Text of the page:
In accordance with the present invention, the aldehyde stabilized red cells are slowly equilibrated with the analytes by gradual incorporation therein from a biochemical wash solution in the desired concentrations. The cells are thus washed with this solution over a period of at least about five minutes but preferably about ten minutes at ambient temperature to ensure the appropriate slow and gradual equilibration. Longer washing periods, e.g., up to about one hour or greater can be used but are unnecessary. It is essential to conduct this equilibration after, rather than before, the treatment with aldehyde. Attempts to equilibrate the red cells prior to the stabilization with aldehyde cause the red cells to swell and break open as already stated above.
The red cells to be treated with aldehyde can be fresh or outdated cells (cells stored in excess of the normal 21-28 day storage). These cells are preferably human red cells although red cells of other animal species also can be used such as, e.g., bovine, equine, porcine and sheep species.
In order to ensure appropriate stabilization with aldehyde, the red cells are first carefully separated from the other blood components by thoroughly washing in saline solution. The washed red cells are then mildly admixed with a solution of aldehyde and saline. It is important in this step to avoid rigorous and prolonged treatment such as with tannic acid or elevated temperatures which are used by the prior art to prepare hard, stabilized red cells which do not even lyse in sterilized water. Following this mild treatment with aldehyde and saline, the cells are again thoroughly washed in saline solution to remove residual aldehyde prior to equilibration with the desired analytes.
Aldehydes which can be used in the aldehyde/saline solution generally are aliphatic aldehydes having from one to about six carbon atoms such as, for example, formaldehyde, acetaldehyde, propionaldehyde, butyraldehyde, malonic aldehyde, succinaldehyde, glutaraldehyde and pyruvic aldehyde. The saline preferably is normal physiological saline and the aldehyde preferably is formaldehyde.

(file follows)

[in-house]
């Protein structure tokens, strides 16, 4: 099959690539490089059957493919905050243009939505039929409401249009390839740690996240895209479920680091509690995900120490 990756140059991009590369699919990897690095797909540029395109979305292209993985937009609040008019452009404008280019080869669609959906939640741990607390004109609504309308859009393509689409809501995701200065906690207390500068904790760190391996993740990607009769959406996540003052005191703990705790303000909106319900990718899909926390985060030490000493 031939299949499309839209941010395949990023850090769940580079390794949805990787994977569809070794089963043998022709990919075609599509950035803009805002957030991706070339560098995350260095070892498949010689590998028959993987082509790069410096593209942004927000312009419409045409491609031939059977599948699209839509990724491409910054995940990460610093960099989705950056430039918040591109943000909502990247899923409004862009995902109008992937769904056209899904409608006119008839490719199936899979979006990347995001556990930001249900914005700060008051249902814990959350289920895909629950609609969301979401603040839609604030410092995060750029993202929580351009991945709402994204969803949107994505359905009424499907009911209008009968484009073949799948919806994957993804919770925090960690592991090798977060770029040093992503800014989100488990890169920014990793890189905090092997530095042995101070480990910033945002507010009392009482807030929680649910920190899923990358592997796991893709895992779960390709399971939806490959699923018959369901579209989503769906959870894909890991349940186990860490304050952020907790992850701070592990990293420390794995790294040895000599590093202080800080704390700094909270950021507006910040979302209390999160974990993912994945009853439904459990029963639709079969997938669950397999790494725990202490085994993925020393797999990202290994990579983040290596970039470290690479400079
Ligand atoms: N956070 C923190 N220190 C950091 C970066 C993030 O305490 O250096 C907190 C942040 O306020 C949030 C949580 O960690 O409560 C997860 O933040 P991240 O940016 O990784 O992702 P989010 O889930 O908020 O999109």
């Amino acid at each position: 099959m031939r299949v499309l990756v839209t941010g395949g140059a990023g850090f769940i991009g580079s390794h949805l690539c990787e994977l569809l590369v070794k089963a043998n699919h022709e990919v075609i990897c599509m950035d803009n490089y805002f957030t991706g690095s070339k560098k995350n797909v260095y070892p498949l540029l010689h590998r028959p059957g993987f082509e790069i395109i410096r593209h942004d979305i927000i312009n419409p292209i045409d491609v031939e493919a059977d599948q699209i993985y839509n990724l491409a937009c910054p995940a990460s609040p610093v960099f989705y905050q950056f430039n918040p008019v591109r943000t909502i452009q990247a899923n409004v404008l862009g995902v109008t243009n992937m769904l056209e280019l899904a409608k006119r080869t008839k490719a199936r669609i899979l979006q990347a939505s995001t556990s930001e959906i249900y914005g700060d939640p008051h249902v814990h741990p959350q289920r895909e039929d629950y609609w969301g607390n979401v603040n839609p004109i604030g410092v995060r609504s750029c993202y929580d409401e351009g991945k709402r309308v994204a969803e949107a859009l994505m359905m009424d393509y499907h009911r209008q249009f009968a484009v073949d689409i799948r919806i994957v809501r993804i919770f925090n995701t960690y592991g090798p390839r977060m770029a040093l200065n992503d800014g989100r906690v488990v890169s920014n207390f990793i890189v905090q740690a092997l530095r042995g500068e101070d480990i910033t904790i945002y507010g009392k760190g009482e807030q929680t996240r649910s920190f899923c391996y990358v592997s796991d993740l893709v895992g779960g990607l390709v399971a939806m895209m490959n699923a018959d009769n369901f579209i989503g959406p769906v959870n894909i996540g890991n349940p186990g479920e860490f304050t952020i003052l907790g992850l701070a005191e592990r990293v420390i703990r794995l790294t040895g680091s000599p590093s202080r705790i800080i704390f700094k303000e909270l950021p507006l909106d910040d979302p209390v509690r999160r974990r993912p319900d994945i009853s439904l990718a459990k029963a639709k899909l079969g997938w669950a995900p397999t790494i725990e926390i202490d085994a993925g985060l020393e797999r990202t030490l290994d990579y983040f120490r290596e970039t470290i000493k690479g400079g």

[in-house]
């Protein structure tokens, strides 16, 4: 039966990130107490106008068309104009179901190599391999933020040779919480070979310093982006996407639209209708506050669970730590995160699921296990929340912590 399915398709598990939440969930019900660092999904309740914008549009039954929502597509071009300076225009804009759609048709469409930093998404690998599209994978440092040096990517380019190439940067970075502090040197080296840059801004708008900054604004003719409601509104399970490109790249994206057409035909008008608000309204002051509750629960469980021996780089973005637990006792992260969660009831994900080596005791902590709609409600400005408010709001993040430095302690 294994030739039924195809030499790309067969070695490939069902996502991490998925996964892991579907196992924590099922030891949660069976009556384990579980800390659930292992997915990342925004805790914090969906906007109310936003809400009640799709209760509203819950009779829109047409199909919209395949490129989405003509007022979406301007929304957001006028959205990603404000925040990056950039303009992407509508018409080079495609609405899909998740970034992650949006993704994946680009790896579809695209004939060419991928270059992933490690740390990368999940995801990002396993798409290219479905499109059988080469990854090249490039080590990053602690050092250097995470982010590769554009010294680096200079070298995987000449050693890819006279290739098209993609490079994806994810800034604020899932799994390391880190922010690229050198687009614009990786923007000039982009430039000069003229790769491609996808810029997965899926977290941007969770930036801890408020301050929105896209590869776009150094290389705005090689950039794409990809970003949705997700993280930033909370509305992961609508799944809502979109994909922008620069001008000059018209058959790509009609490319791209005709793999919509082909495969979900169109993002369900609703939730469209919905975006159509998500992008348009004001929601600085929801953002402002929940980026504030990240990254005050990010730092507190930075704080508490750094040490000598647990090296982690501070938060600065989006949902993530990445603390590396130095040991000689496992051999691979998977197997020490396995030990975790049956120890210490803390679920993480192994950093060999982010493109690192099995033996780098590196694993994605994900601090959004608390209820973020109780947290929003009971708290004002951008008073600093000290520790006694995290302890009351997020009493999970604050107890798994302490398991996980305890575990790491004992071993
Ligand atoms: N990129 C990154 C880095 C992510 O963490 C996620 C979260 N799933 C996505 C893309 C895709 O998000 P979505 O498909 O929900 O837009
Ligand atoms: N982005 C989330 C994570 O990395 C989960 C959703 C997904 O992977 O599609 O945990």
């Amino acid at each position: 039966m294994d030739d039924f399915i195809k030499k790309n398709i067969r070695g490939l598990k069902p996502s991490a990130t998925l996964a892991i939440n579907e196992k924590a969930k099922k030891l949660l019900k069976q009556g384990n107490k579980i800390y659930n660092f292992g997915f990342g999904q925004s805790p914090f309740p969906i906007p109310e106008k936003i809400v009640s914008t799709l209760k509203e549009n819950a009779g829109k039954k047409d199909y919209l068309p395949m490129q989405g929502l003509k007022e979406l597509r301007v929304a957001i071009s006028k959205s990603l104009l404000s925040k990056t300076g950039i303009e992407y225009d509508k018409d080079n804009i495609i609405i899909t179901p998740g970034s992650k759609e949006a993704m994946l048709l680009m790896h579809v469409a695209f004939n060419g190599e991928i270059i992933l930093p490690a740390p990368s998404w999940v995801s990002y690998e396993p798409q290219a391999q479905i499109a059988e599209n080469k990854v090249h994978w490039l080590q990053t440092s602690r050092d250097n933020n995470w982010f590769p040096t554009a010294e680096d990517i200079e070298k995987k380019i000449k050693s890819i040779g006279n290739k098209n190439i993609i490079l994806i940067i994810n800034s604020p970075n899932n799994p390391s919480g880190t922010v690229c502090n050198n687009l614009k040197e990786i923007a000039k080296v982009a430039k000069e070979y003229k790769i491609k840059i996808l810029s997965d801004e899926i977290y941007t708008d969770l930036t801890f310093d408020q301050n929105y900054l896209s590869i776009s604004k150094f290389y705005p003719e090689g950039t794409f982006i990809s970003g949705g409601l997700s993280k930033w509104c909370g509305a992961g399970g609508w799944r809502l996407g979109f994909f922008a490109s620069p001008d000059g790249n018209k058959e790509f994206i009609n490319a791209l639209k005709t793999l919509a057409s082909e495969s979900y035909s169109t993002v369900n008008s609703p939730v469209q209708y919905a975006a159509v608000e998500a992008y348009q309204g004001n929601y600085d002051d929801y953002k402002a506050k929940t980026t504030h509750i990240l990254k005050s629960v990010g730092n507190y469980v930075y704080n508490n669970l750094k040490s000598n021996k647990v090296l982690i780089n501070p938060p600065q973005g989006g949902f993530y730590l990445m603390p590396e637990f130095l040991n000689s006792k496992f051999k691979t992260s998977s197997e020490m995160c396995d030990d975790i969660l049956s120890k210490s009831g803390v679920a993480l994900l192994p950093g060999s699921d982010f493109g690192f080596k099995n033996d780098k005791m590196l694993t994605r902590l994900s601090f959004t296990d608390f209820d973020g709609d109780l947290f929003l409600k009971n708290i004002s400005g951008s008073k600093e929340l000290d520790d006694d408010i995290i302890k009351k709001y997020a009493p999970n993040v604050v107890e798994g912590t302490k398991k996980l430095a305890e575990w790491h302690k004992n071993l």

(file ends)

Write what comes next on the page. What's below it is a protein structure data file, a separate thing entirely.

The aldehyde preferably ranges from about 0.1 to about 0.6 molar aldehyde in saline. An especially preferred treatment solution can be made by admixing about 40 ml of formaldehyde (37% solution) with 500 ml of normal physiological saline and then admixing this treatment solution with the red cells suspended in another 2000 ml of saline. This will provide an overall 0.16 molar formaldehyde in 0.9% NaCl solution.
The mild treatment with the aldehyde/saline solution is carried out by slow addition to the blood cell suspension in saline, preferably over a 5-10 minute period with stirring at ambient temperature (ca. 20 in the aldehyde/saline solution is then continued for a total stirring time of about 15 minutes to about six hours. About 30 minutes is preferred. During this treatment the red cells assume a brilliant red color as the hemoglobin is converted to about 100% oxyhemoglobin.
The saline washing of the red cells, both before and after the aldehyde treatment, can be carried out by washing with from about 2 to about 30 volumes of saline per one volume of red cells. The biochemical wash solution also can be used in proportions of about 2 to about 30 volumes of solution per volume of red cells. Greater dilutions are unnecessary. Preferably, the red cells from one unit of whole blood (one pint) are washed with about 2 to 4 liters of saline in each saline washing and 2 to 4 liters of biochemical wash solution.
The separation of the red cells from the other blood components and the washings with saline and aldehyde/saline solutions can be conveniently carried out in continuous flow type centrifuges such as commercially available from the Haemonetics Corp. Centrifuges of this type are described, for example, in U.S. Pat. No. 3,706,412. In this type of centrifuge, the bowl has two parts, one that rotates and another that is stationary. As the blood or separated red cells enter the spinning bowl, the cells are gently distributed to the periphery and as the bowl fills, the supernatant separates from the red cells. The red cells are held in suspension by centrifugal force while the supernatant is expelled through an effluent port into a waste collection receptacle.